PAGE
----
March 16, 2023
Tariff Engineering: Lower Duties Are Possible if You Can Find the Right Customs Codes
Simple steps are often the best place to start developing even the most complex of processes—for example customs compliance strategy.
Customs compliance starts with ensuring accurate product classification. An effective customs strategy, however, looks deeper under the hood at the classification engine, diving into the nuances of how products are classified to identify cost-saving opportunities—a process known as tariff engineering.
Whether classifying for the first time or looking to optimize your classification strategy, the journey begins by understanding the tariff codes in the sprawling resource known as the Harmonized Tariff Schedule of the United States (HTSUS).
What Is the Harmonized Tariff Schedule?
Think of the Harmonized Tariff Schedule of the United States (HTSUS or HTS) as the Rosetta Stone for U.S. import classification. Actually using it to translate your product to the right numeric code, however, can be complicated.
The HTSUS is based on the international Harmonized Commodity and Description System (Harmonized System, or HS). The HS was designed as a “core” product classification system, and standardizes the first six digits in the tariff schedules of over 200 countries. At the international level, the structure of the HS consists of approximately 5,000 article descriptions organized as headings and subheadings. These descriptions are arranged into 97 chapters, grouped into 21 sections—and that’s what forms the basis of the HTSUS.
The HTSUS expands on these first six digits by adding U.S.-specific article descriptions, first at the 8-digit “legal” subheading level and then the 10-digit “statistical reporting” level—totaling roughly 19,000 potential HTS codes.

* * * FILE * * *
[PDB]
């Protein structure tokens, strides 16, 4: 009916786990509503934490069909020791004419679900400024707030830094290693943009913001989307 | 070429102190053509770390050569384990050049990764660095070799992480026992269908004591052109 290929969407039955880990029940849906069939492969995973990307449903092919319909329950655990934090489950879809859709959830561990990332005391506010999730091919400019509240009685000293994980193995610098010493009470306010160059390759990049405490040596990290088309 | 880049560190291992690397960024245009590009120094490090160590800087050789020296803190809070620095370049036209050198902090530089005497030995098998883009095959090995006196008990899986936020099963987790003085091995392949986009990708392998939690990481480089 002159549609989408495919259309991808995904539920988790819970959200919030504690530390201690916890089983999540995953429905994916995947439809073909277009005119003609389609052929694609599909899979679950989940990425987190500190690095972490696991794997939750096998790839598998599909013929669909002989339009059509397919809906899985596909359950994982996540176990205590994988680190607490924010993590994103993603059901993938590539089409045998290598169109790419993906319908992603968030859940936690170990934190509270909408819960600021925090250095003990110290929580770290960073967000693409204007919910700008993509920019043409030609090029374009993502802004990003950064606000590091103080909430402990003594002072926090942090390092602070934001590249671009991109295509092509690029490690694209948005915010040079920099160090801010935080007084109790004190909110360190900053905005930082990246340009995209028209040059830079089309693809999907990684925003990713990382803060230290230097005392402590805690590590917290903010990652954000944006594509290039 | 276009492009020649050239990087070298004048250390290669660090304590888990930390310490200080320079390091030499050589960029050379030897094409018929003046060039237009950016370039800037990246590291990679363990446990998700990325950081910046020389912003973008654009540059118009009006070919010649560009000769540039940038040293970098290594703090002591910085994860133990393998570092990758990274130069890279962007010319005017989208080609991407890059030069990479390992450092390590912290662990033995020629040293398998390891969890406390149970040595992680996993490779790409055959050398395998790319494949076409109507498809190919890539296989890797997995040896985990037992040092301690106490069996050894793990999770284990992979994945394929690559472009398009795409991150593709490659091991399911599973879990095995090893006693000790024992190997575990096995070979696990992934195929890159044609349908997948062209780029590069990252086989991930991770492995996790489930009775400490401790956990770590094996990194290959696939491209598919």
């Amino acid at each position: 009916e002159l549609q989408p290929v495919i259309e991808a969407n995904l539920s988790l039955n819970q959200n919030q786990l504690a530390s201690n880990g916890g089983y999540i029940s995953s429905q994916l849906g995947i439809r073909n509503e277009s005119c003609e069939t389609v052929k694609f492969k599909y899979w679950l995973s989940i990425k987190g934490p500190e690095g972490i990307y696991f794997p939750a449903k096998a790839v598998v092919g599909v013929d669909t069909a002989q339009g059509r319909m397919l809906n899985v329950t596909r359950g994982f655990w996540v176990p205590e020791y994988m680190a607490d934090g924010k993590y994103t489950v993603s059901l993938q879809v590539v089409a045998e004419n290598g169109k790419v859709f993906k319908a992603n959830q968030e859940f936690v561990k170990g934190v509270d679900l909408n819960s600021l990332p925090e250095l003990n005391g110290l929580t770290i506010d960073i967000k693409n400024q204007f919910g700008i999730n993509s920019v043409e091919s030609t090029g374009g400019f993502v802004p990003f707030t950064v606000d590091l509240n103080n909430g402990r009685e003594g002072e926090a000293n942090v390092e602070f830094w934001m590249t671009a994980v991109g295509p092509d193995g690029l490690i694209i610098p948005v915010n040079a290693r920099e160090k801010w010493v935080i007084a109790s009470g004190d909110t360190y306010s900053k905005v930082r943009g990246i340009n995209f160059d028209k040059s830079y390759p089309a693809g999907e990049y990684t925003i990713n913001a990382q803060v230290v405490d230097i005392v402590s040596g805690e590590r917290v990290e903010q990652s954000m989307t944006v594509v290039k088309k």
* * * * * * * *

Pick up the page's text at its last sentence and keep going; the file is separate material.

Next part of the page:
Generally speaking, it’s the 8-digit legal classification that determines your base duty rate on any good imported into the U.S.—but compliance matters down to all ten digits. To the trained eye, a 10-digit HTSUS code reveals a customs description and a duty rate. But to the trade compliance expert, knowing that 10-digit classification is just the starting point to understanding complex customs risk—and to identifying opportunity.
At the Chapter, Heading, and Subheading levels, duty mitigations opportunities exist—but only for those importers who know where to look.
Optimizing Classification Codes with Tariff Engineering
Tariff engineering is the design and manufacture of a product’s characteristics specifically to qualify for a lower tariff rate than might otherwise have applied.
Tariff engineering has been an importer sweet-spot since the 1800’s, when the Supreme Court found that changing the characteristics of certain sugar imports was a legal means to alter the classification and duty rate. In the years since, strategic importers have reaped enormous benefits by undertaking purposeful product design and manufacturing changes to uncover duty savings.